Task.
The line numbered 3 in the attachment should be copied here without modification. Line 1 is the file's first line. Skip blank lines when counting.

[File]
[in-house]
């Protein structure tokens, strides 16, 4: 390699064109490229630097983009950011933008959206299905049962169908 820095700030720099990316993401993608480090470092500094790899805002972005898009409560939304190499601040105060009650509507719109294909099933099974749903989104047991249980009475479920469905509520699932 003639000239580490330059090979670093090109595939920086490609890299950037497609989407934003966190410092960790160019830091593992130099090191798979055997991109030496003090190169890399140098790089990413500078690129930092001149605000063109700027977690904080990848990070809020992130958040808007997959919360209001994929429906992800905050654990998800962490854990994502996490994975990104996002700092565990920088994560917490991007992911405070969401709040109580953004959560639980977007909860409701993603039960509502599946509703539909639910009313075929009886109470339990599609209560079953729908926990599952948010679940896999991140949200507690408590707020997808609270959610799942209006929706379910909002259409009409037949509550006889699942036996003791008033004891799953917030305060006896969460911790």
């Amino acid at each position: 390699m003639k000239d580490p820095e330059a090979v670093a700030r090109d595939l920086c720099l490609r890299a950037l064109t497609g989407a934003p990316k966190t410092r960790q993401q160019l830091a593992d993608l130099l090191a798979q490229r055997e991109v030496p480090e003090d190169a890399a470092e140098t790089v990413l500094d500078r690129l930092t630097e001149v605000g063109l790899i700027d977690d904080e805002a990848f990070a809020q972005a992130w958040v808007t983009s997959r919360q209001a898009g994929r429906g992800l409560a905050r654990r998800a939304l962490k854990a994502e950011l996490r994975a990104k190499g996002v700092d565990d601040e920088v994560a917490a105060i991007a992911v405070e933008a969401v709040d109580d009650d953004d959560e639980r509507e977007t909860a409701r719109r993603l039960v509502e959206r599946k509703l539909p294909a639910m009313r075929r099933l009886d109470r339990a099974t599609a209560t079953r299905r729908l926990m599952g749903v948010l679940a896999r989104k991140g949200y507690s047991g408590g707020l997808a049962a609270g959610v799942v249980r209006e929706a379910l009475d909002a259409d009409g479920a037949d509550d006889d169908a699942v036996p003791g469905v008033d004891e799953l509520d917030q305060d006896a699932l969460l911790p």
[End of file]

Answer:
């Amino acid at each position: 390699m003639k000239d580490p820095e330059a090979v670093a700030r090109d595939l920086c720099l490609r890299a950037l064109t497609g989407a934003p990316k966190t410092r960790q993401q160019l830091a593992d993608l130099l090191a798979q490229r055997e991109v030496p480090e003090d190169a890399a470092e140098t790089v990413l500094d500078r690129l930092t630097e001149v605000g063109l790899i700027d977690d904080e805002a990848f990070a809020q972005a992130w958040v808007t983009s997959r919360q209001a898009g994929r429906g992800l409560a905050r654990r998800a939304l962490k854990a994502e950011l996490r994975a990104k190499g996002v700092d565990d601040e920088v994560a917490a105060i991007a992911v405070e933008a969401v709040d109580d009650d953004d959560e639980r509507e977007t909860a409701r719109r993603l039960v509502e959206r599946k509703l539909p294909a639910m009313r075929r099933l009886d109470r339990a099974t599609a209560t079953r299905r729908l926990m599952g749903v948010l679940a896999r989104k991140g949200y507690s047991g408590g707020l997808a049962a609270g959610v799942v249980r209006e929706a379910l009475d909002a259409d009409g479920a037949d509550d006889d169908a699942v036996p003791g469905v008033d004891e799953l509520d917030q305060d006896a699932l969460l911790p």